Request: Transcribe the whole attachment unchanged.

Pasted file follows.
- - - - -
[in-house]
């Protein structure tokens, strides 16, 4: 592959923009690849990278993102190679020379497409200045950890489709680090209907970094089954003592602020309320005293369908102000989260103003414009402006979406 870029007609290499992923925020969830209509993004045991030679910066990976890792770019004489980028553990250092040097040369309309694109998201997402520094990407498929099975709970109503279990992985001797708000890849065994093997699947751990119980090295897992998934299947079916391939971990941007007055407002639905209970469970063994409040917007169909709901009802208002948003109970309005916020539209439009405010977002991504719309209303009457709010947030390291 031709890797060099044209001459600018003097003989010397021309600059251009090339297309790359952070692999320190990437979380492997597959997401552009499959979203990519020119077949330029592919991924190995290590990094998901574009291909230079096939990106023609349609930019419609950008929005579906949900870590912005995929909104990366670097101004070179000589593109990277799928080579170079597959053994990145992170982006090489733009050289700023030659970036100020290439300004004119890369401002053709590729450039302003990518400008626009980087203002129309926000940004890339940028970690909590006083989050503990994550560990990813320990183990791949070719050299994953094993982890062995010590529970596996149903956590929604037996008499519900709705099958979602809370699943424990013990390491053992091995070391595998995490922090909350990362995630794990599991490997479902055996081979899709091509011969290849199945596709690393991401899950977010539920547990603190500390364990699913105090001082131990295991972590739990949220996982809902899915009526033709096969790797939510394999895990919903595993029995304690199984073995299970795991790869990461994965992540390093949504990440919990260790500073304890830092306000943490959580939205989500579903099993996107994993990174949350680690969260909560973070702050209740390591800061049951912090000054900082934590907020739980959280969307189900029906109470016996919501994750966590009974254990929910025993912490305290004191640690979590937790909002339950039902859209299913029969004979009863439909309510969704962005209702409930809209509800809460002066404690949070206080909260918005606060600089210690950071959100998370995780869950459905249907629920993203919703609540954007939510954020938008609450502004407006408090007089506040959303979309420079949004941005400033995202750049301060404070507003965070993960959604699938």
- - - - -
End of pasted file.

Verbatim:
[in-house]
């Protein structure tokens, strides 16, 4: 592959923009690849990278993102190679020379497409200045950890489709680090209907970094089954003592602020309320005293369908102000989260103003414009402006979406 870029007609290499992923925020969830209509993004045991030679910066990976890792770019004489980028553990250092040097040369309309694109998201997402520094990407498929099975709970109503279990992985001797708000890849065994093997699947751990119980090295897992998934299947079916391939971990941007007055407002639905209970469970063994409040917007169909709901009802208002948003109970309005916020539209439009405010977002991504719309209303009457709010947030390291 031709890797060099044209001459600018003097003989010397021309600059251009090339297309790359952070692999320190990437979380492997597959997401552009499959979203990519020119077949330029592919991924190995290590990094998901574009291909230079096939990106023609349609930019419609950008929005579906949900870590912005995929909104990366670097101004070179000589593109990277799928080579170079597959053994990145992170982006090489733009050289700023030659970036100020290439300004004119890369401002053709590729450039302003990518400008626009980087203002129309926000940004890339940028970690909590006083989050503990994550560990990813320990183990791949070719050299994953094993982890062995010590529970596996149903956590929604037996008499519900709705099958979602809370699943424990013990390491053992091995070391595998995490922090909350990362995630794990599991490997479902055996081979899709091509011969290849199945596709690393991401899950977010539920547990603190500390364990699913105090001082131990295991972590739990949220996982809902899915009526033709096969790797939510394999895990919903595993029995304690199984073995299970795991790869990461994965992540390093949504990440919990260790500073304890830092306000943490959580939205989500579903099993996107994993990174949350680690969260909560973070702050209740390591800061049951912090000054900082934590907020739980959280969307189900029906109470016996919501994750966590009974254990929910025993912490305290004191640690979590937790909002339950039902859209299913029969004979009863439909309510969704962005209702409930809209509800809460002066404690949070206080909260918005606060600089210690950071959100998370995780869950459905249907629920993203919703609540954007939510954020938008609450502004407006408090007089506040959303979309420079949004941005400033995202750049301060404070507003965070993960959604699938």